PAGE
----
“Well, good evenin’, ladies. I reckoned some’un was in trouble, with those tracks all over the road up there. Are y’all doin’ fine?” He bent over and peered into Phoebe’s blue eyes. “Well, what a purty l’il angel!”
Maseppa grunted and stepped close protectively. “We be fine.”
“I won’ hurt no ‘un. I just want t’ help. M’name is Zeke. I’m a peddlah. I ramble from here to there sellin’ kettles an’ such.” . . .
“Well, I had a look-see at that there wagon this mornin’. It don’ look so good. The wheel is twisted, and the axle is cracked. I nailed a patch on it, but it won’ last very long. Now, I knows this fella’ in
, the next town
over. He can fix just about anything. I can pull your wagon behind mine and see
what he says.” Hoosick
Zeke hasn't done a lot of Bible reading, but he knows what is important. Here's a conversation with a fellow traveler -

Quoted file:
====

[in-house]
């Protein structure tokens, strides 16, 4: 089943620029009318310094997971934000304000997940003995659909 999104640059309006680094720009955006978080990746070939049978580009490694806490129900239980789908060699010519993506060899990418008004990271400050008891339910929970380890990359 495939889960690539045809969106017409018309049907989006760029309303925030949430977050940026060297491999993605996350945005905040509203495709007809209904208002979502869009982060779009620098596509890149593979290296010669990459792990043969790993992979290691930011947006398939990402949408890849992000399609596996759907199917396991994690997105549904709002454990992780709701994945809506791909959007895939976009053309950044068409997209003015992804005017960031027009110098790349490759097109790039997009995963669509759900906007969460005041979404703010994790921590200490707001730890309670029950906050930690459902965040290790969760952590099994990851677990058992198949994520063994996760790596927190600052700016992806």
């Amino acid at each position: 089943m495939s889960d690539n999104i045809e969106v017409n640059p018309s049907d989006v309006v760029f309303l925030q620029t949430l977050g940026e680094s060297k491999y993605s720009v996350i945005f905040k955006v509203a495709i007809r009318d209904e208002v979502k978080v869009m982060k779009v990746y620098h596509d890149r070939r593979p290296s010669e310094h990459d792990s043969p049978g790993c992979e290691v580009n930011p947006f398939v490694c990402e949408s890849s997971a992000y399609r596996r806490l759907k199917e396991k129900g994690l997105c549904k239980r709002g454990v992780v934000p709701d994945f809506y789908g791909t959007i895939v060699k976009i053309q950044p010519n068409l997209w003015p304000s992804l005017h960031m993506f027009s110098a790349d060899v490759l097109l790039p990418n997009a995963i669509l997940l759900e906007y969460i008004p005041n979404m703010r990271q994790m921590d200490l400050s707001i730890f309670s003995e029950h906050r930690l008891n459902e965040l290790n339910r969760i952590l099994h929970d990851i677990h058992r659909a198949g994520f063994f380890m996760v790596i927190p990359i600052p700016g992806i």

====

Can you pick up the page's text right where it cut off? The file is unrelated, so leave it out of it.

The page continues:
“I’ve made a mess o’ my life, Zeke, but last winter when my foot was stuck tight in that trap, I thought it was my time. It makes you pray when you think you’re going to meet your Maker. I promised the Good Lord that I’d make good the wrongs I’ve done. I didn’t deserve to live, but I didn’t want to die, but I must’ve swooned or somethin’. The Good Lord saved my life and gave me a second chance. The next thing I remembered was that my foot was free. There were moccasin prints around me, but I never saw no one. I aimed t’ ask Ben ‘bout his religion… but now, he’s gone.”
Zeke shifted nervously on the seat and adjusted the reins in his hands. “Pete, I ain’t ever pretended I was a preacher, or nothin’, but Granny Mackmin told me ‘bout gettin’ forgiven. I thought it was all about bein’ good, but it’s all about God forgivin’ you."
I want to live my life in a way that shows Christ, no matter where I am or what I'm doing. I don't want others to see me, but to see Him. I want to be a sermon on wheels like Zeke.